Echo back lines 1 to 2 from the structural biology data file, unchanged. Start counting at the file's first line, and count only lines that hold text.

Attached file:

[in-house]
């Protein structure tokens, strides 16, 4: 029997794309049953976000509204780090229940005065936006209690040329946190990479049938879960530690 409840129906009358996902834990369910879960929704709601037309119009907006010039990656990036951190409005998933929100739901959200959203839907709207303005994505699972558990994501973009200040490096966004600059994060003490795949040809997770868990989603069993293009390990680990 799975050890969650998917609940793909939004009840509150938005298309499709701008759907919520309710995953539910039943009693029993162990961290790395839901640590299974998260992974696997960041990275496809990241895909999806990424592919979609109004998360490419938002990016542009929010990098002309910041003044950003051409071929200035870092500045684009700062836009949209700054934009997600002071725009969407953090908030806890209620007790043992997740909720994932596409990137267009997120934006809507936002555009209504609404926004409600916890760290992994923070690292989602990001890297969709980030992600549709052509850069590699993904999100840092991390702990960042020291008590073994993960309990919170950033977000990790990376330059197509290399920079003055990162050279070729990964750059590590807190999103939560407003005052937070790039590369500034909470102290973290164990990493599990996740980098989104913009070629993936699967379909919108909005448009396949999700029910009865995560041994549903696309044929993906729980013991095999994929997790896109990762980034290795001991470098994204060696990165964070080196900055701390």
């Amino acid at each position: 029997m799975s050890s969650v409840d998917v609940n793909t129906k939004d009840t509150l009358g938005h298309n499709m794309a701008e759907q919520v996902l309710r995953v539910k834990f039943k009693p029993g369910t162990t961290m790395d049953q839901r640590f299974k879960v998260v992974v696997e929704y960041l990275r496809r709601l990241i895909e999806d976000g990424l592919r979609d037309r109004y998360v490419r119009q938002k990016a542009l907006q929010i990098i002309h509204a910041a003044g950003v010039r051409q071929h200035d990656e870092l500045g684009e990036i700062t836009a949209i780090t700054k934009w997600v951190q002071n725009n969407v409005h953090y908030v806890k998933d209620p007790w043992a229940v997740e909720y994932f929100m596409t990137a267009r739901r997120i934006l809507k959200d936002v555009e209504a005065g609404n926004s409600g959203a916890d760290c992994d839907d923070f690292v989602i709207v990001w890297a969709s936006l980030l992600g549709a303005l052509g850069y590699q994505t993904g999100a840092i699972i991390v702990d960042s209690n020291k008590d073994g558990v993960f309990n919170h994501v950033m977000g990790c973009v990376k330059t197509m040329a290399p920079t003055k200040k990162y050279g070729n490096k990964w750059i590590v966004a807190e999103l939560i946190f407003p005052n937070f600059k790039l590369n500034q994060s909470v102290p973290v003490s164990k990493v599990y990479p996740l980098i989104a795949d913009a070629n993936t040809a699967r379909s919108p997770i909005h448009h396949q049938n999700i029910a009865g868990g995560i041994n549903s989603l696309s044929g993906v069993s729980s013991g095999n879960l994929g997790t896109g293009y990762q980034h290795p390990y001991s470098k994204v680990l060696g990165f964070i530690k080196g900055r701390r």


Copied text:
[in-house]
């Protein structure tokens, strides 16, 4: 029997794309049953976000509204780090229940005065936006209690040329946190990479049938879960530690 409840129906009358996902834990369910879960929704709601037309119009907006010039990656990036951190409005998933929100739901959200959203839907709207303005994505699972558990994501973009200040490096966004600059994060003490795949040809997770868990989603069993293009390990680990 799975050890969650998917609940793909939004009840509150938005298309499709701008759907919520309710995953539910039943009693029993162990961290790395839901640590299974998260992974696997960041990275496809990241895909999806990424592919979609109004998360490419938002990016542009929010990098002309910041003044950003051409071929200035870092500045684009700062836009949209700054934009997600002071725009969407953090908030806890209620007790043992997740909720994932596409990137267009997120934006809507936002555009209504609404926004409600916890760290992994923070690292989602990001890297969709980030992600549709052509850069590699993904999100840092991390702990960042020291008590073994993960309990919170950033977000990790990376330059197509290399920079003055990162050279070729990964750059590590807190999103939560407003005052937070790039590369500034909470102290973290164990990493599990996740980098989104913009070629993936699967379909919108909005448009396949999700029910009865995560041994549903696309044929993906729980013991095999994929997790896109990762980034290795001991470098994204060696990165964070080196900055701390």